Welcome back! Our topic in January was a hit! We are so glad you all enjoyed it as much as you did. This month, we welcome Dr. Robert Ellis.
February’s topic is one many of you requested. We will cover the topic of “Chronic Illness: Does being sick mean never getting better?”. The CDC states: “Chronic diseases are responsible for 7 of 10 deaths among Americans each year, and they account for 86% of our nation’s health care costs, which in 2013 were $2.9 trillion.” That’s intense. For a current list of chronic illnesses and their cost in both lives and money spent in managing the illness’ please click HERE.
Thank you for reading us…we appreciate you. And now, please welcome Robert Ellis, DO.
What difference does our osteopathic philosophy make to medical practice? The growth of integrative training, boards and associations among MDs reveals that the conventional allopathic model does not provide the integral and holistic framework necessary to prevent and reverse chronic illnesses. Despite dramatic advances and increased availability in pharmacological, surgical and diagnostic modalities; chronic illnesses such as cancer, heart disease and diabetes continue to grow exponentially. This epidemic of chronic illness is at great cost to both individual patients and society as a whole. Basic and clinical research directed to heart disease, cancer and other chronic illnesses demonstrate the systemic and multifactorial causes of these modern day scourges. Even the simple theoretical underpinnings of infectious disease have abandoned the old one germ model. Statins and beta-blockers only slow down the process of arteriosclerosis; they do not reverse the underlying disease process. Managing blood glucose levels in type 2 diabetic patients, retards the organ damage, but growing research clearly shows that this does not reverse the metabolic syndrome, which is the pathological driver of the myriad clinical consequences. What if tumor reductive therapy is the easy part of cancer therapy? Research for the last 70 years has clearly shown that the tumor is the end result of systemic and metabolic dysfunctions that drive the malignant process. The most exciting conclusion to come out of this research is that the major drivers of these diseases are attributable to lifestyle factors clearly under our control. This is the goal of an osteopathically informed approach to chronic illness treatment.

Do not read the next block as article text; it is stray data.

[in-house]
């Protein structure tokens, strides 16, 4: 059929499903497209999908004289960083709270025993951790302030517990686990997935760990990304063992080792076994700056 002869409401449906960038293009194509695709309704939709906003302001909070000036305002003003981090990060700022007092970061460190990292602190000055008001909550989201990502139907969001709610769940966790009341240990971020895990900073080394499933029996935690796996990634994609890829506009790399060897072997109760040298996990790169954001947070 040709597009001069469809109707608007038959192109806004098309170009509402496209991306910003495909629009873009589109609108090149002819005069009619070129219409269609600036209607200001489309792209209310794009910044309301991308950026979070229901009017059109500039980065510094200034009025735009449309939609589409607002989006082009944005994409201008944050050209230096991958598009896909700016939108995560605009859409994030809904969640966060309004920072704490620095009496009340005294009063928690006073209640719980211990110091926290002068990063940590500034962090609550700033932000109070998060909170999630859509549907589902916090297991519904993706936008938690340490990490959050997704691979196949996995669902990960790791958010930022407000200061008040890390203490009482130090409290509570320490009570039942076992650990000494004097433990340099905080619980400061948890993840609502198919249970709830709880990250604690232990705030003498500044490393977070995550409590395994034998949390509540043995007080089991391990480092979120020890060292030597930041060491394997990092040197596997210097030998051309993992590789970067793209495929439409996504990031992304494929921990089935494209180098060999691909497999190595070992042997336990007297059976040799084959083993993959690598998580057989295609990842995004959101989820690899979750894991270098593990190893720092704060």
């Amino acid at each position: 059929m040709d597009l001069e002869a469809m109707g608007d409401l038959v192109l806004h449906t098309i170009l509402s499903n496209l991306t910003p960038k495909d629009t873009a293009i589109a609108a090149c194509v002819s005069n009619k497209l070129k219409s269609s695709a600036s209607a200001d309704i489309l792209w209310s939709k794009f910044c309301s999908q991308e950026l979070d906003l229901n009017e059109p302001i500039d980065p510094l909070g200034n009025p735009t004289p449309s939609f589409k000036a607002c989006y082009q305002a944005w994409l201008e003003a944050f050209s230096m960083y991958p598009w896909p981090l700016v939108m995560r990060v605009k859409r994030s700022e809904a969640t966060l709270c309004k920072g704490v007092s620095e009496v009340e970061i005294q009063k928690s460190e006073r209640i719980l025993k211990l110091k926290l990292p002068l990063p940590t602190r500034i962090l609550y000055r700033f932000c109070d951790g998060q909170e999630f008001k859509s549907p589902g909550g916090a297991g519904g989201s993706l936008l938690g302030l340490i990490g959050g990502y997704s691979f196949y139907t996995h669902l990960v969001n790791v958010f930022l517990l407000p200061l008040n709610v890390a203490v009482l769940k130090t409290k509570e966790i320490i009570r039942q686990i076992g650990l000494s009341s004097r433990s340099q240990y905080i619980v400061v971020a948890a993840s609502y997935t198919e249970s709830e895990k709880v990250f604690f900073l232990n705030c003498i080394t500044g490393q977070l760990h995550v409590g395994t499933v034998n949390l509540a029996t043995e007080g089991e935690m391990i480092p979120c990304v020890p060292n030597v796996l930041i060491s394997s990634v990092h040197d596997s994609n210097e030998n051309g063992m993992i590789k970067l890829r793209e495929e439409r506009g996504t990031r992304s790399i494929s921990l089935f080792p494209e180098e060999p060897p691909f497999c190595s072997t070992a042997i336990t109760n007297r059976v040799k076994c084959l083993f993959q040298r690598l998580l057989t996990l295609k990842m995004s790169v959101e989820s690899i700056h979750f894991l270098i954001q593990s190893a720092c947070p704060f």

The difference between osteopathy and the modern movement called integrative medicine is that integrative medicine is new and osteopathic medicine is old. The true genius of the fully developed and matured osteopathic approach and its unique contribution, is to give the provider a framework to approach the diagnosis and treatment of these foundational dysfunctions. It is holistic, patient centered and integrative. It is this that makes medicine osteopathic. When physicians aim to prevent and or correct early dysfunction to restore balance and prevent overt clinical disease, or work to correct disease at its foundational level, they are working a paradigm articulated many years ago by our founder Dr. Still.
The osteopathic tenets encoded and taught in osteopathic schools are now beyond reproach. The body as a whole, the interaction of structure and function and the body’s homeostatic and self-healing mechanisms are even taught in allopathic schools (albeit in a different language). What is often unappreciated and practiced is the fourth tenet. This has to do with clinical practice. This tenet teaches us that rational therapy always proceeds from an understanding of the other three.
When I approach the treatment of a patient with: “does he have a cancer or does cancer have him…. Am I only removing the tumor and watching, or am I working to correct the underlying processes, which produced and perpetuate the cancer cells ability to survive and thrive?” Am I treating disease or finding health? This is what makes medicine osteopathic.
This is a difference needed in our current health care system. When these tenets become accepted medical dogma and guide clinical care; osteopathic medicine will have fulfilled its place in the evolution of medical thought and a transcendent model will emerge; a model which includes and yet moves beyond both conventional and osteopathic medicine.